Crossroads in Gaza
Should Israel seek a diplomatic settlement, or accept Hamas's invitation to a bloodier battle?
HAMAS'S QUICK rejection of the U.N. Security Council's call for a cease-fire in Gaza might have surprised some in the West who have followed the mounting civilian casualties and the near-breakdown of access to food, water, and medical services with growing concern. In fact, Hamas revels in the Palestinian suffering its terrorism has triggered. Thousands of its fighters have retreated into Gaza's most densely populated areas, where they continue to fire dozens of rockets a day at Israeli civilians. They want nothing more than to draw Israel into an even bigger and bloodier fight -- during which, Hamas calculates, Israeli forces will suffer heavy casualties, while the even bigger Palestinian losses will reap a propaganda windfall for Hamas across the Middle East and Europe.
Israel's leaders are on the verge of giving Hamas its wish. Its top leaders also rejected the U.N. cease-fire resolution passed Thursday night; now they appear to be debating whether to throw thousands of reserve soldiers into a street-by-street battle. It's not clear what the aim of the new offensive might be. Some Israelis are calling for the overthrow of Hamas's rule in Gaza; others urge a more limited operation to seize a strip of territory along the border with Egypt, which would allow Israel to more directly attack tunnels through which Hamas smuggles weapons.
Either operation would probably do Israel more harm than good -- while raising the already considerable political cost of the war for the United States as well as for Egypt and the Palestinian Authority, Israel's de facto allies against Hamas. Israeli officials have rightly been wary of taking action that would leave their troops bogged down in Gaza -- but several of the options being considered would do just that. For now, there is no responsible Palestinian party to which Israel could hand control of Gaza or even the land near the Egyptian border; the Palestinian Authority, even if willing, remains too weak. Nor is it clear that Israel is capable of stopping either the smuggling or the rocket launches by military means. During the last several years before Israel's withdrawal from Gaza in 2005, it was unable to do so.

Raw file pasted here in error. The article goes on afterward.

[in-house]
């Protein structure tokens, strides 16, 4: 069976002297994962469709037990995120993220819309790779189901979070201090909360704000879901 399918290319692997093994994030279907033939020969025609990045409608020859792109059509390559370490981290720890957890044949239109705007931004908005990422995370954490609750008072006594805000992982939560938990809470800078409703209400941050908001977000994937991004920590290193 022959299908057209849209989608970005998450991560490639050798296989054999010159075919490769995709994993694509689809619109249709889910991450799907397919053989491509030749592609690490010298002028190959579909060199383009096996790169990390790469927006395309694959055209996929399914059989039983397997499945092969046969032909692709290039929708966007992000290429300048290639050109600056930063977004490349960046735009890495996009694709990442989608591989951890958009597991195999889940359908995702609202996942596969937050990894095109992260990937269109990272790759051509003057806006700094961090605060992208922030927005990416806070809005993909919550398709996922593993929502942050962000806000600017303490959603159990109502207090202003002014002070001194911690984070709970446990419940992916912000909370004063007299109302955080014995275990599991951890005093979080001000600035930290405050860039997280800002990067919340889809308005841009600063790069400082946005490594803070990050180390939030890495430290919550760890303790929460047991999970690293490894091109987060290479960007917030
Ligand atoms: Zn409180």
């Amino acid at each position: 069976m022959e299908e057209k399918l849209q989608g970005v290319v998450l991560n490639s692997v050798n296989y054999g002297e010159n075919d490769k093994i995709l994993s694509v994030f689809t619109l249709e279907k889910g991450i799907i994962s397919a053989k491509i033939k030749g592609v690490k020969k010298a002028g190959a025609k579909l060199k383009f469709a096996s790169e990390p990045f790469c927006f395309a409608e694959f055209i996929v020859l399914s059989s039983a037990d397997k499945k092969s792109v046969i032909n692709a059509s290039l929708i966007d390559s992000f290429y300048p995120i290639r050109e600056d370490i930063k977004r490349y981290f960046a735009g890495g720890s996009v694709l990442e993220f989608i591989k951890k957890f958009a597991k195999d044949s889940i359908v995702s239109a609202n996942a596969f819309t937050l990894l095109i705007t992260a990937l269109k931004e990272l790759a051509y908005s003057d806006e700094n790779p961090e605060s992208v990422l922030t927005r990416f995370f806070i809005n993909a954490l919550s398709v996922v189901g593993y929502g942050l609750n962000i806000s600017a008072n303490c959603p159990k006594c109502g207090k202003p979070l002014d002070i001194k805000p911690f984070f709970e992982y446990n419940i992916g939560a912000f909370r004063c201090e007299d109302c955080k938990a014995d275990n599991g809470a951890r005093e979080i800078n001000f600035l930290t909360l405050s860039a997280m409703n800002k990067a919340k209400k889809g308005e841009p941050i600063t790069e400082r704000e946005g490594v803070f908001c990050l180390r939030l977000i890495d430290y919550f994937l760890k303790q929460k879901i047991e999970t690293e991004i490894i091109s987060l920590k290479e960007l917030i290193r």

Israel's best option remains a deal with Egypt under which action to stop smuggling would be intensified on the Egyptian side of the border. Israel would like international forces to join that effort; Egypt has refused, though it says it would accept more expert help and equipment. If Hamas is to accept a truce, Israel will be expected to open its border crossings with Gaza to normal commerce.
Any diplomatic settlement to the conflict, either between Israel and Egypt or including Hamas, would be unsatisfactory in some ways. Hamas would remain in power and declare itself victorious, and probably any effort to stop new arms smuggling would not be completely effective. Still, given the tremendous human costs of the war -- nearly 800 dead, of whom half may be civilians -- and the escalating political cost to Israel and its allies, a deal would be far better than another military escalation. The Bush administration, which so far has done little more than support Israel's decisions throughout this crisis, should now be pressing it to settle.